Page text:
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Thursday, March 31, 2016

NYFed's Bill Dudley Speech at VAE / VMI

Mike Smitka, Washington and Lee

Tonight I had the opportunity – perhaps I should say privilege – of hearing Bill Dudley, President of the Federal Reserve Bank of New York, speak at the Virginia Association of Economists conference at Virginia Military Institute. (Tomorrow they move next door – literally – to my own Washington and Lee, in a venue 45 seconds from my office.) I've been to many such events, and he spoke largely from script: the text of his talk, The Role of the Federal Reserve—Lessons from Financial Crises is already available on the FRB New York web site. He's been here before, and prefaced his talk with details about VMI and W&L and H. Parker Willis, the first Dean of what is now the Williams School. As a friend of Congressman and then Senator Carter Glass [of Lynchburg VA], Willis helped draft the legislation that set up the Federal Reserve System in 1913, and then went on to become the first Secretary of the Federal Reserve Board. (I'm currently sitting underneath what a century ago was Willis' office.)

It was a fine talk, indeed a very good talk for being accessible to undergraduate economics majors. Dudley is also quite deft at Q&A, which at these events inevitably includes the odd (sometimes very odd) Gold Bug. Of the many central bankers I've known, he may be simultaneously the most ordinary and the most extraordinary. That's because in 2008 the global financial system came very, very close to grinding to a halt. To give one example, only a few central bankers knew enough of the nitty-gritty of markets to understand the implications of money market mutual funds "breaking the buck" – and knew enough of the Federal Reserve System and of Wall Street to understand what the Fed could legally and practically do. Dudley couldn't do it alone, and he and those around him needed high-level backing, but at the operational end he was both the expert and the person who, given the role of the New York Fed, had to oversee the actual implementation of policy. (If this is opaque, post comments and I will elaborate.)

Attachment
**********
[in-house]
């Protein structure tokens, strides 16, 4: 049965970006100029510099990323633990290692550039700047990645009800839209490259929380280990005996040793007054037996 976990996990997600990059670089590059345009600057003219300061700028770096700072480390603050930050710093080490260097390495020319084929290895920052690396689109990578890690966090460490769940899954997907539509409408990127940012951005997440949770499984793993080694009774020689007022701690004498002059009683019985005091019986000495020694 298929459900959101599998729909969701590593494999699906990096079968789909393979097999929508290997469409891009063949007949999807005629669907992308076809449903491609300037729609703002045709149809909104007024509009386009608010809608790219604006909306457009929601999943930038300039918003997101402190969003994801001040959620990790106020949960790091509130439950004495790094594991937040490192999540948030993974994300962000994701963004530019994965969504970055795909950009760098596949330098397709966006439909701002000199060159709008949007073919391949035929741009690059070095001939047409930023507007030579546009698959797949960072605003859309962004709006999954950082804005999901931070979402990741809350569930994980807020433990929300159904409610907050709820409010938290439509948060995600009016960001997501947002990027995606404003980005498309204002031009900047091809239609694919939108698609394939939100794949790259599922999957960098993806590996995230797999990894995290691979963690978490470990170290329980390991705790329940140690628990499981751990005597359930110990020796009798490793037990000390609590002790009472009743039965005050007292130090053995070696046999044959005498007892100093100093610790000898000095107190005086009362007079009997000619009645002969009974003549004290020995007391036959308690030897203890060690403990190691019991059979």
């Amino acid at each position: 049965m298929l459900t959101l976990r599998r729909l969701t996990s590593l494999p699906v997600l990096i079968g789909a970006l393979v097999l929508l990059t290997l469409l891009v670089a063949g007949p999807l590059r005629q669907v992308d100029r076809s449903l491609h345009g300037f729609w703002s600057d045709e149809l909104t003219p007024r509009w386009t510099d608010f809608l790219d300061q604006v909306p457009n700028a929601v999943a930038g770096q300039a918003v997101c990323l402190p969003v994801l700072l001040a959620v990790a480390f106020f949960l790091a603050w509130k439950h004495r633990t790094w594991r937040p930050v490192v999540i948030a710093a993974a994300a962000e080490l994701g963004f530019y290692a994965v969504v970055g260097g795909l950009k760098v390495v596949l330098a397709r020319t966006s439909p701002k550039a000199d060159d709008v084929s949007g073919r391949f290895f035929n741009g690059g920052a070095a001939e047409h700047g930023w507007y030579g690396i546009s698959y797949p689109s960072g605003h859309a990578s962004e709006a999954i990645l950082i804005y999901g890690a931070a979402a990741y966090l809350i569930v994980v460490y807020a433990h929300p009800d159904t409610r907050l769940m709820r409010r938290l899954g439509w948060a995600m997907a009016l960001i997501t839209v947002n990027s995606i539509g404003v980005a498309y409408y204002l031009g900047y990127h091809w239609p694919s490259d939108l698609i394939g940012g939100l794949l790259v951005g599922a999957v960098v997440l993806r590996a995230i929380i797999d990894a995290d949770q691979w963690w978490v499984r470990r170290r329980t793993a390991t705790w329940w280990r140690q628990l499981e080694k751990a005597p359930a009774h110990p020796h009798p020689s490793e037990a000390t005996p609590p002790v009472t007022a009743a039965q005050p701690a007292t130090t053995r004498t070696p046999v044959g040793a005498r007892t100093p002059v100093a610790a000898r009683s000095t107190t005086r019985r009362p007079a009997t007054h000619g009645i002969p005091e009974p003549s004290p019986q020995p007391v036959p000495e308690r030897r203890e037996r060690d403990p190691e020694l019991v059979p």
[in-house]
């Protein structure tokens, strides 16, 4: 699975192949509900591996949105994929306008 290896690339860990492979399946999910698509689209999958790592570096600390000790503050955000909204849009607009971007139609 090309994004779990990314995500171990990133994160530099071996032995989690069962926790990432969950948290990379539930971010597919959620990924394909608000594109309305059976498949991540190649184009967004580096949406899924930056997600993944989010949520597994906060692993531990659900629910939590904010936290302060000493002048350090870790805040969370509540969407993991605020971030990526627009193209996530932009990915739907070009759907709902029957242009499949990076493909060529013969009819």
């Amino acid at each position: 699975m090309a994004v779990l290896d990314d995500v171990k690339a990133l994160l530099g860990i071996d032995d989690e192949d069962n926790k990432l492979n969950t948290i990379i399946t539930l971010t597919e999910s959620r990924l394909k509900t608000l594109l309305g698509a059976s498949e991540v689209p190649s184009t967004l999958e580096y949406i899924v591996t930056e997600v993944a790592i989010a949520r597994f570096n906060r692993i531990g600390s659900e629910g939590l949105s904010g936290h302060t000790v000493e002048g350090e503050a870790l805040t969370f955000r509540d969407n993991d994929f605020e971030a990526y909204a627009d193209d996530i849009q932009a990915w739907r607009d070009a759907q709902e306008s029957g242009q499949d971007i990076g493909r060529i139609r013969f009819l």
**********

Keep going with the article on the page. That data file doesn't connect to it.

Most of the questions were ordinary, in that he had heard them before. There was, as I said, a Gold Bug who in an audience of 200-plus had the temerity to insist on posing not one but two questions. Dudley is a gentleman and so overruled the moderator-cum-timekeeper to take one more question – and made sure it was from a student. He was consistently clear, direct and careful: the US is in its 7th year of expansion, but growth is only slightly above normal [= a lot of people are still out of work], we're approaching but not yet at "normal" [which in an evolving economy can't be pinned down using some rule grounded in the often distant past] and we have headwinds. So he advocated going slow with interest rate increases, the Fed can always boost rates quickly but has limited room to move in the opposite direction. And so on. Yes, he has had a lot of practice, and as I noted he's encountered these questions before. But so have all the other Fed presidents and governors and Japanese and English central bankers I've known.